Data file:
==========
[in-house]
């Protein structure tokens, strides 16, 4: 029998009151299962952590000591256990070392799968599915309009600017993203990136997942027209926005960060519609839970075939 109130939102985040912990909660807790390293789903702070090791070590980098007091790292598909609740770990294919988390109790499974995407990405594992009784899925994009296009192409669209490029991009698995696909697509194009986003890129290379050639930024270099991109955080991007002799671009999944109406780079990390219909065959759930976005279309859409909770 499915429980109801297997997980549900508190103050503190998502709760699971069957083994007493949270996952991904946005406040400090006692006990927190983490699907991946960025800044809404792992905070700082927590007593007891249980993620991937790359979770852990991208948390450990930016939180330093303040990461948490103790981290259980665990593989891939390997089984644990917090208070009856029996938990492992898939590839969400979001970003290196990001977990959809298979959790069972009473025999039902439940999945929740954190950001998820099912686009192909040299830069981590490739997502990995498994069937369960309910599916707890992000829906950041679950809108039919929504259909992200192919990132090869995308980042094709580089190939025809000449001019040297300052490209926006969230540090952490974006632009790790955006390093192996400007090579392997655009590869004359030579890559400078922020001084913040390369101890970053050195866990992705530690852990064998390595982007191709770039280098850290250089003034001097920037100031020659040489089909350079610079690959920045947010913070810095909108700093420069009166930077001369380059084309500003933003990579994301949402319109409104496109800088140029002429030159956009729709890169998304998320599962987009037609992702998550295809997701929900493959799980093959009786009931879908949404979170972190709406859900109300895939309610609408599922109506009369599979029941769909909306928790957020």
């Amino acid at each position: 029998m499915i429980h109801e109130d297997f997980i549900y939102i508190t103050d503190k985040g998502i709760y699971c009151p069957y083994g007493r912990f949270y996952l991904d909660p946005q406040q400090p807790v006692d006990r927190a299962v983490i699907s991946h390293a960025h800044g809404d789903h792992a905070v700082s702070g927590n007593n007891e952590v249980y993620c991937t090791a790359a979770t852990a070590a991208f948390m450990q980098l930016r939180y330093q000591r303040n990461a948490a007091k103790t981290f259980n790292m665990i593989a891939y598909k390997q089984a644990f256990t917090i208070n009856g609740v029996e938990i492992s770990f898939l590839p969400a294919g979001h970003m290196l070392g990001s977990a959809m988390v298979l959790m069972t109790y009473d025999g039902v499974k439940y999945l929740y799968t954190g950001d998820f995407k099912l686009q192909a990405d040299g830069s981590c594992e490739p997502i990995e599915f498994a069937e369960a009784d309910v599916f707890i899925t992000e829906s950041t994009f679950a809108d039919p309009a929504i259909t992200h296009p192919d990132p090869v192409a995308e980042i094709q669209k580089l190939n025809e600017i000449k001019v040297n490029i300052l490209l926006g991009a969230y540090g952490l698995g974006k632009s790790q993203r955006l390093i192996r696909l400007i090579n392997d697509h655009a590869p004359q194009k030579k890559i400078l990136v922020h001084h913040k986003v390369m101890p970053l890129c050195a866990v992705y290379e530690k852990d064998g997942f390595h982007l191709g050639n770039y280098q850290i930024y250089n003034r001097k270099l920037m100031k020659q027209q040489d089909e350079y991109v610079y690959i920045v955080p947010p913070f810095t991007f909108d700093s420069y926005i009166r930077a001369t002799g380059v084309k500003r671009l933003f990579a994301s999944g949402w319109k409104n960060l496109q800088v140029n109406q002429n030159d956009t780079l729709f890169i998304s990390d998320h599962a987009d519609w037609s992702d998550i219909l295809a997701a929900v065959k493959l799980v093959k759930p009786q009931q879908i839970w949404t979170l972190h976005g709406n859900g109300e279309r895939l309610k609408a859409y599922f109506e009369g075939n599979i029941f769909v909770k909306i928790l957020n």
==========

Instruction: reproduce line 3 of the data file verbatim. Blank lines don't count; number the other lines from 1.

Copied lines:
């Amino acid at each position: 029998m499915i429980h109801e109130d297997f997980i549900y939102i508190t103050d503190k985040g998502i709760y699971c009151p069957y083994g007493r912990f949270y996952l991904d909660p946005q406040q400090p807790v006692d006990r927190a299962v983490i699907s991946h390293a960025h800044g809404d789903h792992a905070v700082s702070g927590n007593n007891e952590v249980y993620c991937t090791a790359a979770t852990a070590a991208f948390m450990q980098l930016r939180y330093q000591r303040n990461a948490a007091k103790t981290f259980n790292m665990i593989a891939y598909k390997q089984a644990f256990t917090i208070n009856g609740v029996e938990i492992s770990f898939l590839p969400a294919g979001h970003m290196l070392g990001s977990a959809m988390v298979l959790m069972t109790y009473d025999g039902v499974k439940y999945l929740y799968t954190g950001d998820f995407k099912l686009q192909a990405d040299g830069s981590c594992e490739p997502i990995e599915f498994a069937e369960a009784d309910v599916f707890i899925t992000e829906s950041t994009f679950a809108d039919p309009a929504i259909t992200h296009p192919d990132p090869v192409a995308e980042i094709q669209k580089l190939n025809e600017i000449k001019v040297n490029i300052l490209l926006g991009a969230y540090g952490l698995g974006k632009s790790q993203r955006l390093i192996r696909l400007i090579n392997d697509h655009a590869p004359q194009k030579k890559i400078l990136v922020h001084h913040k986003v390369m101890p970053l890129c050195a866990v992705y290379e530690k852990d064998g997942f390595h982007l191709g050639n770039y280098q850290i930024y250089n003034r001097k270099l920037m100031k020659q027209q040489d089909e350079y991109v610079y690959i920045v955080p947010p913070f810095t991007f909108d700093s420069y926005i009166r930077a001369t002799g380059v084309k500003r671009l933003f990579a994301s999944g949402w319109k409104n960060l496109q800088v140029n109406q002429n030159d956009t780079l729709f890169i998304s990390d998320h599962a987009d519609w037609s992702d998550i219909l295809a997701a929900v065959k493959l799980v093959k759930p009786q009931q879908i839970w949404t979170l972190h976005g709406n859900g109300e279309r895939l309610k609408a859409y599922f109506e009369g075939n599979i029941f769909v909770k909306i928790l957020n």